Cyprus is not exactly the first place I would think of when going on holiday. In fact, I never knew much about the island at all, except that it was situated somewhere in the Mediterranean and that they have olives, so when my friend Dylan phoned me and asked if I wanted to go to Cyprus with him, I thought “why not?”
We were set to stay at Paphos for six days. Paphos is a seafront town with palm trees along the coast line, with an airy laid-back kind of charm to it. For our stay we booked into one of the local hotels, with sea views and were situated in the Pano Paphos, which is the city center itself. Paphos is basically divided into two parts, Papo Paphos, which is the town itself and Kato Paphos, the coastal area. Paphos is now hailed as the new “Ibiza” – it is party country in that city.
Cyprus is an island filled with rich history and Pano Paphos has a grand archaeological museum which holds an extensive collection of Cypriot antiquities. Dylan and I went for a tour through the Tombs of the Kings. Although there are no real royalty buried here anymore, it was the actual burial place of all aristocratic residents of Paphos and got its name because of its rather majestic appearance. The Tombs of the Kings is incredible and a rather complex mixture of mausoleums and chambers built into a rocky hillside. Some of the dates go back as far as Christ’s birth and as Dylan pointed out, very well preserved. I gather he would know better since he is an archaeologist and therefore it made perfect sense as to why he chose Cyprus with vigorous passion in which to enjoy a holiday. He informed me that the tombs had received Unesco World Heritage status and despite being a little under educated in archeology, I understood and also felt that there is something wondrous about this place.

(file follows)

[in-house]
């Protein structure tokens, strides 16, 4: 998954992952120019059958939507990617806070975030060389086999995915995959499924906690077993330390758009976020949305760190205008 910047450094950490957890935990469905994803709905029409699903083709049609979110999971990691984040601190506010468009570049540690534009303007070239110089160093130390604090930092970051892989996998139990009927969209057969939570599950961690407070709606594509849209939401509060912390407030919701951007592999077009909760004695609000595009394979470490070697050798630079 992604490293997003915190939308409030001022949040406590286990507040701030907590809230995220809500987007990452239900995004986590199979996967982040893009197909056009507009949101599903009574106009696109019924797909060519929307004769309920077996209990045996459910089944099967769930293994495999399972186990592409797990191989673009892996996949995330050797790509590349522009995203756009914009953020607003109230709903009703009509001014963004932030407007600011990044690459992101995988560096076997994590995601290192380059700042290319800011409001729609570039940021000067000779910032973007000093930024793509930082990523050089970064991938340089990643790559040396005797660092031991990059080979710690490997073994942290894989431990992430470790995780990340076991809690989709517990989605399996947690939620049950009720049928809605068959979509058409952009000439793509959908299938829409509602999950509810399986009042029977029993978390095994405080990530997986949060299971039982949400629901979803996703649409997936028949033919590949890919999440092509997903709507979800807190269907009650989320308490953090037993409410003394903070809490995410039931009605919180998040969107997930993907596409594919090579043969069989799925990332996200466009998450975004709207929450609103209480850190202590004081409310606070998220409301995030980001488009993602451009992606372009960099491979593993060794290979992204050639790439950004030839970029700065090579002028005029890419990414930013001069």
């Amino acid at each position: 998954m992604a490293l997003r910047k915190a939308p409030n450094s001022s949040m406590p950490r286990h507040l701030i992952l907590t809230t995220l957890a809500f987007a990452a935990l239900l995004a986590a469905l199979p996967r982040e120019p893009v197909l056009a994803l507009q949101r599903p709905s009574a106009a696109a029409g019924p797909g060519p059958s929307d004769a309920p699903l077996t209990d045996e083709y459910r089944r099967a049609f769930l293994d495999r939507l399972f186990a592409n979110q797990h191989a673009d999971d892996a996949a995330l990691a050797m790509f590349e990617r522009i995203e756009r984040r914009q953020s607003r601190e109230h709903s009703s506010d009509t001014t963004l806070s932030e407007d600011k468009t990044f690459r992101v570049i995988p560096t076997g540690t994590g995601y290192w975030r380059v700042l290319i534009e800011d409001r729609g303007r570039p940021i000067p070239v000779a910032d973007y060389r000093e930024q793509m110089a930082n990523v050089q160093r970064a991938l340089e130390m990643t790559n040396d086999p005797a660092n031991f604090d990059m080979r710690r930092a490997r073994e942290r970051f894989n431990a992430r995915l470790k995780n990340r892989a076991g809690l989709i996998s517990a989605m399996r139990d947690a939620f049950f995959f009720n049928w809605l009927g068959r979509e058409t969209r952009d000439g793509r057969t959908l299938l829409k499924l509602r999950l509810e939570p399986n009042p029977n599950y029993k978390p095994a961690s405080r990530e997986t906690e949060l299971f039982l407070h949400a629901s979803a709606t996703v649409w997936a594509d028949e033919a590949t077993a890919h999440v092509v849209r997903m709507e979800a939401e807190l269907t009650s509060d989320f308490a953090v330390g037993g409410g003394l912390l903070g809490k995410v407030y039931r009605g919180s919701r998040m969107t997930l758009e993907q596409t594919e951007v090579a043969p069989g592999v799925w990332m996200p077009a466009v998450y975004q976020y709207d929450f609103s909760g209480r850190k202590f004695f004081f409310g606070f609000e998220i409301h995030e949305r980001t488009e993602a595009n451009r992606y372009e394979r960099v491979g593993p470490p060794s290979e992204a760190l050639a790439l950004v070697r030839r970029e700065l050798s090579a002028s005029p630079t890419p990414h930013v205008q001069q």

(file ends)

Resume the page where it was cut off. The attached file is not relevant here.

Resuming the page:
Kato Paphos, which is the coastal region, is gorgeous. The striking Coral Bay has a stunning sun-kissed beach with golden sands and the deep blue ocean attracts a lot of ardent water sport enthusiasts of course. Dylan did some kite-surfing while I had lunch at one of the many local restaurants that forms part of the seaside promenade. It was at a restaurant where I had my first experience of Halloumi. Halloumi is a cheese indigenous to Cyprus and Lebanon. Made from goat’s or sheep’s milk, it’s deep fried to perfection. In Cyprus it is called Saganaki. It’s the bee’s knees to say the least and was served with a delicious helping of soft lamb sausage, neither of which I’ve eaten before. Before the week was over, I made sure that Dylan and I went back to the same restaurant in order for him to experience the exhilarating taste of halloumi. Who knew cheese could be so good? Dylan’s reaction was as I expected, the same as mine, so of course both of us invested in a pound or two to take back home. (Also try Sivinia, the Cypriot grappa)
A sort of romantic history
What I liked about Paphos specifically was the romantic history tied to this little town with its hectic night life and party vibe. The story follows that the goddess of love, sex and beauty, the goddess Aphrodite, was born here in Paphos as this was the place where she landed when she rose from the sea. With history that pre-dates Homer (700 BC), Aphrodite is still evident Paphos and the worship of this goddess inspired many poets their love for Paphos.
I came with Dylan to Cyprus, but with no wish of my own to visit Cyprus whatsoever, expecting little to see and do, but came back a history student of the Greek gods. Dylan just laughed at me, since it didn’t even take five days to make me study history. For the first time I understood Dylan’s fascination as to why he became an archaeologist and why he wanted to come to Cyprus. Even if history is not exactly your scene, I can promise you this, apart from experiencing one of the most beautiful Mediterranean island vacations you can imagine, you will come back from your holiday with an ardent love for history, which proves that Aphrodite is still hard at work.